Since the second half of the 20th century, Maximum Sustainable Yield (MSY) has been the guiding principle of fisheries management, focused on reaching sustainability through bioeconomic modelling and harvest regulations. MSY has allowed managers to set Total Allowable Catch levels for target species with further implications for various forms of catch share programs. In this article, we employ a feminist ethic of care approach and literature on local environmental stewardship to analyze the case of a Danish environmental organization trying to introduce another dimension to fisheries management grounded on the concept of care and collective responsibility. The case includes two related attempts of establishing ecolabelling schemes for small-scale fisheries focused on a concept of careful/gentle fishing. Through the case study, we trace how a management focus on yield hinders the care perspective but also engenders forms of local and national resistance.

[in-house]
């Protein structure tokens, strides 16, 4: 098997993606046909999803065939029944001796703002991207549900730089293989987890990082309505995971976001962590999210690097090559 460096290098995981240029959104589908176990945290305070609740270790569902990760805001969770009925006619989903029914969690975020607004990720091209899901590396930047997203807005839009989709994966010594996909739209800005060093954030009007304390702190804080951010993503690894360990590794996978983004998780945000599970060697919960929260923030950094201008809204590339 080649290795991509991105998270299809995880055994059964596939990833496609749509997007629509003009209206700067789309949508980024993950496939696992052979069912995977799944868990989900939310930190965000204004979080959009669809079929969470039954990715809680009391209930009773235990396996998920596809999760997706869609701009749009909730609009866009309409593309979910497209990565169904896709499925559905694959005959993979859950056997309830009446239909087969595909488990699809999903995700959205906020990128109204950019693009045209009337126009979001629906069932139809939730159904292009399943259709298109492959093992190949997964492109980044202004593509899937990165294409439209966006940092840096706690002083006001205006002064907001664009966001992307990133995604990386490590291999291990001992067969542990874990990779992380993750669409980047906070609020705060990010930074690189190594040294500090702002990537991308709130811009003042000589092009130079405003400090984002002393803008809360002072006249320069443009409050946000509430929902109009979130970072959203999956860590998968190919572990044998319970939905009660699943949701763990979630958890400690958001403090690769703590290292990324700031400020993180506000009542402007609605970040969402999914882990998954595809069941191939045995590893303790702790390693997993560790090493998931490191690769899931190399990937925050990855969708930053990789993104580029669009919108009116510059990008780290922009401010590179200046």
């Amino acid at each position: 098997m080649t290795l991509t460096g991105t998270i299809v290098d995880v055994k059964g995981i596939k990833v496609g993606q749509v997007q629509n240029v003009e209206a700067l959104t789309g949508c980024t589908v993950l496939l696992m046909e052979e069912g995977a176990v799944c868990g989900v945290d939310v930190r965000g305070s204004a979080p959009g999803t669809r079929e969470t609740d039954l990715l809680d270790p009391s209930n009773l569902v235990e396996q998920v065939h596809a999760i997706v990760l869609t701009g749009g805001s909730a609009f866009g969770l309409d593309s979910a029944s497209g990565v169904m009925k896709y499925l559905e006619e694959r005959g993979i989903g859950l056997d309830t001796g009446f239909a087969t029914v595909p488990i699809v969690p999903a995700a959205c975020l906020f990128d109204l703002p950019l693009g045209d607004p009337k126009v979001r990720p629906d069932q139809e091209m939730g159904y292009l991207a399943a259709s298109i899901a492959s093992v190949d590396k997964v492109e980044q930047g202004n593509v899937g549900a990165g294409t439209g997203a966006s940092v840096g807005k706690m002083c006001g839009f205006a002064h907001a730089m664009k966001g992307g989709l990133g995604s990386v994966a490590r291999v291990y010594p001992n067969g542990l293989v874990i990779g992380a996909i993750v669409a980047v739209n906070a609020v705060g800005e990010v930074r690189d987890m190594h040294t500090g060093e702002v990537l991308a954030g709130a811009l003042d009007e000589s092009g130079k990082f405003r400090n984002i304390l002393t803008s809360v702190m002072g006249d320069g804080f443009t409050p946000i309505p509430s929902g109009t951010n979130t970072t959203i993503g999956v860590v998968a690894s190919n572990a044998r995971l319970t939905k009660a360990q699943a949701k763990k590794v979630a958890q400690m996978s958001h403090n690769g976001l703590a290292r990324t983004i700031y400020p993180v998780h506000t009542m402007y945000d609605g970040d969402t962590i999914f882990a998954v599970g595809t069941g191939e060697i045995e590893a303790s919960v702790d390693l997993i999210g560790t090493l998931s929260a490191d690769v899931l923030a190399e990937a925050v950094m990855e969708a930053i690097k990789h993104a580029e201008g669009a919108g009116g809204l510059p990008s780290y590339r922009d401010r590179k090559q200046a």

|Tidsskrift||Gender, Place & Culture: A journal of feminist geography|
|Status||E-pub ahead of print - 2021|